A woman at the helm

For 135 years, the Headmasters' and Headmistresses' Conference has always had a man in the top job. But all that is about to change, writes Nicholas Pyke
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The Independent Online

Go to the annual get-together of HMC and you'll find yourself in a sea of dark worsted, much of it pinstriped. The HMC may be formally titled the Headmasters' and Headmistresses' Conference but the headmistresses are so few and far between that you wonder why they bothered to include them a few years ago. The number of female heads and principals is so small it is yet to break into double figures and HMC remains, in the words of a serior adviser, "a terrifyingly male organisation". It is little surprise to learn that in the 135 years of its history, the HMC has never had a woman at its helm.

That is about to change. There was no press release or ballyhoo, only an announcement before Christmas in The Times's Court & Social column that the HMC's chair-elect is to be Dr Priscilla Chadwick, the principal of Berkhamsted Collegiate School, Hertfordshire, and a woman. Dr Chadwick, who takes charge of the organisation in January 2005, acquired enough votes from fellow-members to beat three other candidates, but in true gentlemanly style, the names of the vanquished have not been broadcast. "There is no manifesto or anything like that," comments a fellow-head and HMC stalwart. "You publish your CV, and the chaps vote you in."

The HMC's member schools, now numbering close to 250, are some of the oldest and most influential in the country, including Eton, Harrow and St Paul's. (Winchester remains suspended following the acrimonious departure of its previous head, Dr Nicholas Tate.) The organisation regularly talks to ministers and their advisers. It was a powerful voice in raising complaints about the A-levels marking fiasco of two years ago, and its concerns about university bias towards comprehensive schools have helped bring about the Schwartz Inquiry into fair admissions.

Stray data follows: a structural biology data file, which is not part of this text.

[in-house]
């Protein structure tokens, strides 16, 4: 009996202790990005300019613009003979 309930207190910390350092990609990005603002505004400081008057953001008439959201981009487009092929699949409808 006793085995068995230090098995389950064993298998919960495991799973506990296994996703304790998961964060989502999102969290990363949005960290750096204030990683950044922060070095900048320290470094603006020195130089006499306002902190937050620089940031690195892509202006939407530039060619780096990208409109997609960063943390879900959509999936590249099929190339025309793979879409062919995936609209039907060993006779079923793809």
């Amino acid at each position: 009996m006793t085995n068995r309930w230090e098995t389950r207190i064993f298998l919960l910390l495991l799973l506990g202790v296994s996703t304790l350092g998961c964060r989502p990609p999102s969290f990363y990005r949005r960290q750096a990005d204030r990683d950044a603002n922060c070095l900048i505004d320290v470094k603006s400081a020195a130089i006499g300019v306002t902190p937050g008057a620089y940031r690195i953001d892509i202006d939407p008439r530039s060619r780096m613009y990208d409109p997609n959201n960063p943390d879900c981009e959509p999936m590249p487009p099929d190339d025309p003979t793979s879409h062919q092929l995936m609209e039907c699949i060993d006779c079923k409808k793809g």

It was formed by the great Victorian public schools, and its members continue to educate the children of the country's most powerful families, including the sons of leading politicians and national newspaper editors. When, metaphorically, it clicks its fingers, the banner headlines appear.

In truth, then, it is little wonder that such a media-savvy body should appoint Dr Chadwick, who, at the age of 56, is both hugely experienced and impeccably well-connected. In particular, she has worked in several state comprehensives, as both head of department and head teacher, and in higher education at South Bank University. Most recently, she was head at Bishop Ramsey school in Ruislip, west London.

The links between the state and independent sectors have assumed increasing importance in recent years, and attempts to put them on a clearer, more sustainable footing will be an important theme for the HMC, both this year and next. University admissions, the area in which most independent schools feel that they are judged, remains a priority.

Those who know Dr Chadwick say that she is a tough, hugely capable operator. But while the current chairman, Dr Martin Stephen, High Master of Manchester Grammar School, is more than happy to fashion a few elegant phrases for the benefit of newspapers, as was his predecessor in the chair, Graham Able at Dulwich College. Priscilla Chadwick is a little more circumspect. It is said, though, that she is happy to speak her mind in more professional settings, forcefully if needed. While Martin Stephen's books include novels - described by some as historical bodice-rippers - Dr Chadwick's output has been rather more earnest. The best known is perhaps Schools of Reconciliation, based on her time researching Northern Ireland's attempts to create non-sectarian schools.